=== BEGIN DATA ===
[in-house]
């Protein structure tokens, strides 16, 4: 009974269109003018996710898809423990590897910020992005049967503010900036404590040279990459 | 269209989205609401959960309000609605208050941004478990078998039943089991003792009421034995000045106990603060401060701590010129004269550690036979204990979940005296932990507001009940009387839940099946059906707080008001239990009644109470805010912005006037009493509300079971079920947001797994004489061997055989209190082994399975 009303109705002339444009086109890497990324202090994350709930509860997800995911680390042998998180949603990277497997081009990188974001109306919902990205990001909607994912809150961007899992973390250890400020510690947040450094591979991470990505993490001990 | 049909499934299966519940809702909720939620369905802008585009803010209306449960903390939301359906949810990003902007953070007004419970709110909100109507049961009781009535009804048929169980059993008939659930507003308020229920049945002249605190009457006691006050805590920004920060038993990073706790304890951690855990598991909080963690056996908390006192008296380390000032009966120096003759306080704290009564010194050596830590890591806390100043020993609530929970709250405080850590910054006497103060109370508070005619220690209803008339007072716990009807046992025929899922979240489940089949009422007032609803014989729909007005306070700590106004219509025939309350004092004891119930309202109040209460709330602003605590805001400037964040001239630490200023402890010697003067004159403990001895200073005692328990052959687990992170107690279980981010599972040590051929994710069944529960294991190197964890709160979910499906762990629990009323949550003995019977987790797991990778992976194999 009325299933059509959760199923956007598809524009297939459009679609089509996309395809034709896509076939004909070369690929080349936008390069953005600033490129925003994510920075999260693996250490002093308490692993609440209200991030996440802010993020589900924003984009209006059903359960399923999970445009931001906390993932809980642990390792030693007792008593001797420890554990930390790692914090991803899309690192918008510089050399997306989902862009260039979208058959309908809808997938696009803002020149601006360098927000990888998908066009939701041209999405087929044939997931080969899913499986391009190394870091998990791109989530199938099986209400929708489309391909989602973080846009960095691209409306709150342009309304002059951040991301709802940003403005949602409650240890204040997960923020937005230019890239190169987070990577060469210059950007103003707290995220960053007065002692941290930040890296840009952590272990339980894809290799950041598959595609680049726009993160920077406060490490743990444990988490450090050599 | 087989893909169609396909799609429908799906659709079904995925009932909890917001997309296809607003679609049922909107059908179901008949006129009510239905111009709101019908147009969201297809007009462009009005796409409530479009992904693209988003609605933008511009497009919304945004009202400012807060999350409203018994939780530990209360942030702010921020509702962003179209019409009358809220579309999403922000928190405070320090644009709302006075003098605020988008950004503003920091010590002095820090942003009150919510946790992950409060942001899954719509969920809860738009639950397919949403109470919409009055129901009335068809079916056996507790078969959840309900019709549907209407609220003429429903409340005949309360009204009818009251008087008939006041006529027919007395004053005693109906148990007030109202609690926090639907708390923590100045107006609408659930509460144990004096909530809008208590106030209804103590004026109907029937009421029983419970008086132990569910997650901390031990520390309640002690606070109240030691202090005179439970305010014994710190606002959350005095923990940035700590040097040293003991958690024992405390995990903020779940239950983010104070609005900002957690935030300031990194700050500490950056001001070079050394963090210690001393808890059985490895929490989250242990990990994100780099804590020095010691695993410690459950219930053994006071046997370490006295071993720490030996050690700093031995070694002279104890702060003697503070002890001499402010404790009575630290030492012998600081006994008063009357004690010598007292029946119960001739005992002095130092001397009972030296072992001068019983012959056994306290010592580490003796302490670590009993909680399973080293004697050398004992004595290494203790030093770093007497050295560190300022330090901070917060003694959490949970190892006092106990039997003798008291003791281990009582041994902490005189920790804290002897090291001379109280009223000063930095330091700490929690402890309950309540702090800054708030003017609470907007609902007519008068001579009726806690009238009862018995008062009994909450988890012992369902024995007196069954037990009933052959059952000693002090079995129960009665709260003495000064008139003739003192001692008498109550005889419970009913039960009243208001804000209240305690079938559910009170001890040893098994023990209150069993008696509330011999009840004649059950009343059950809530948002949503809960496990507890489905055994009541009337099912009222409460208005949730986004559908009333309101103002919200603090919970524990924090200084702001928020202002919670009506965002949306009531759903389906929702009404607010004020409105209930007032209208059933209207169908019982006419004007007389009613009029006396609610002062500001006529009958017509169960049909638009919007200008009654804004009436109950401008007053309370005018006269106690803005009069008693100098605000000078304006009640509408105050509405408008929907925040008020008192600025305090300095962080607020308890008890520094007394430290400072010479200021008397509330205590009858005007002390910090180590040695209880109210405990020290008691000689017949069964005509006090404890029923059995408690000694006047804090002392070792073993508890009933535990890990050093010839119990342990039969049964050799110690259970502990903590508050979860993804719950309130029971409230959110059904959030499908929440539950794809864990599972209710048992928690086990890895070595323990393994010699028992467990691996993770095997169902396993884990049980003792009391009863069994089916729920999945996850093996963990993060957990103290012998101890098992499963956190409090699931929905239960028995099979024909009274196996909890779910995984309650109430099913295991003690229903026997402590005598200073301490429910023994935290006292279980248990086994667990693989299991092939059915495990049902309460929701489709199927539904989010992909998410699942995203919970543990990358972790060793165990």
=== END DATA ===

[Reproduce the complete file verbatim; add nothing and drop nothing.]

[in-house]
């Protein structure tokens, strides 16, 4: 009974269109003018996710898809423990590897910020992005049967503010900036404590040279990459 | 269209989205609401959960309000609605208050941004478990078998039943089991003792009421034995000045106990603060401060701590010129004269550690036979204990979940005296932990507001009940009387839940099946059906707080008001239990009644109470805010912005006037009493509300079971079920947001797994004489061997055989209190082994399975 009303109705002339444009086109890497990324202090994350709930509860997800995911680390042998998180949603990277497997081009990188974001109306919902990205990001909607994912809150961007899992973390250890400020510690947040450094591979991470990505993490001990 | 049909499934299966519940809702909720939620369905802008585009803010209306449960903390939301359906949810990003902007953070007004419970709110909100109507049961009781009535009804048929169980059993008939659930507003308020229920049945002249605190009457006691006050805590920004920060038993990073706790304890951690855990598991909080963690056996908390006192008296380390000032009966120096003759306080704290009564010194050596830590890591806390100043020993609530929970709250405080850590910054006497103060109370508070005619220690209803008339007072716990009807046992025929899922979240489940089949009422007032609803014989729909007005306070700590106004219509025939309350004092004891119930309202109040209460709330602003605590805001400037964040001239630490200023402890010697003067004159403990001895200073005692328990052959687990992170107690279980981010599972040590051929994710069944529960294991190197964890709160979910499906762990629990009323949550003995019977987790797991990778992976194999 009325299933059509959760199923956007598809524009297939459009679609089509996309395809034709896509076939004909070369690929080349936008390069953005600033490129925003994510920075999260693996250490002093308490692993609440209200991030996440802010993020589900924003984009209006059903359960399923999970445009931001906390993932809980642990390792030693007792008593001797420890554990930390790692914090991803899309690192918008510089050399997306989902862009260039979208058959309908809808997938696009803002020149601006360098927000990888998908066009939701041209999405087929044939997931080969899913499986391009190394870091998990791109989530199938099986209400929708489309391909989602973080846009960095691209409306709150342009309304002059951040991301709802940003403005949602409650240890204040997960923020937005230019890239190169987070990577060469210059950007103003707290995220960053007065002692941290930040890296840009952590272990339980894809290799950041598959595609680049726009993160920077406060490490743990444990988490450090050599 | 087989893909169609396909799609429908799906659709079904995925009932909890917001997309296809607003679609049922909107059908179901008949006129009510239905111009709101019908147009969201297809007009462009009005796409409530479009992904693209988003609605933008511009497009919304945004009202400012807060999350409203018994939780530990209360942030702010921020509702962003179209019409009358809220579309999403922000928190405070320090644009709302006075003098605020988008950004503003920091010590002095820090942003009150919510946790992950409060942001899954719509969920809860738009639950397919949403109470919409009055129901009335068809079916056996507790078969959840309900019709549907209407609220003429429903409340005949309360009204009818009251008087008939006041006529027919007395004053005693109906148990007030109202609690926090639907708390923590100045107006609408659930509460144990004096909530809008208590106030209804103590004026109907029937009421029983419970008086132990569910997650901390031990520390309640002690606070109240030691202090005179439970305010014994710190606002959350005095923990940035700590040097040293003991958690024992405390995990903020779940239950983010104070609005900002957690935030300031990194700050500490950056001001070079050394963090210690001393808890059985490895929490989250242990990990994100780099804590020095010691695993410690459950219930053994006071046997370490006295071993720490030996050690700093031995070694002279104890702060003697503070002890001499402010404790009575630290030492012998600081006994008063009357004690010598007292029946119960001739005992002095130092001397009972030296072992001068019983012959056994306290010592580490003796302490670590009993909680399973080293004697050398004992004595290494203790030093770093007497050295560190300022330090901070917060003694959490949970190892006092106990039997003798008291003791281990009582041994902490005189920790804290002897090291001379109280009223000063930095330091700490929690402890309950309540702090800054708030003017609470907007609902007519008068001579009726806690009238009862018995008062009994909450988890012992369902024995007196069954037990009933052959059952000693002090079995129960009665709260003495000064008139003739003192001692008498109550005889419970009913039960009243208001804000209240305690079938559910009170001890040893098994023990209150069993008696509330011999009840004649059950009343059950809530948002949503809960496990507890489905055994009541009337099912009222409460208005949730986004559908009333309101103002919200603090919970524990924090200084702001928020202002919670009506965002949306009531759903389906929702009404607010004020409105209930007032209208059933209207169908019982006419004007007389009613009029006396609610002062500001006529009958017509169960049909638009919007200008009654804004009436109950401008007053309370005018006269106690803005009069008693100098605000000078304006009640509408105050509405408008929907925040008020008192600025305090300095962080607020308890008890520094007394430290400072010479200021008397509330205590009858005007002390910090180590040695209880109210405990020290008691000689017949069964005509006090404890029923059995408690000694006047804090002392070792073993508890009933535990890990050093010839119990342990039969049964050799110690259970502990903590508050979860993804719950309130029971409230959110059904959030499908929440539950794809864990599972209710048992928690086990890895070595323990393994010699028992467990691996993770095997169902396993884990049980003792009391009863069994089916729920999945996850093996963990993060957990103290012998101890098992499963956190409090699931929905239960028995099979024909009274196996909890779910995984309650109430099913295991003690229903026997402590005598200073301490429910023994935290006292279980248990086994667990693989299991092939059915495990049902309460929701489709199927539904989010992909998410699942995203919970543990990358972790060793165990």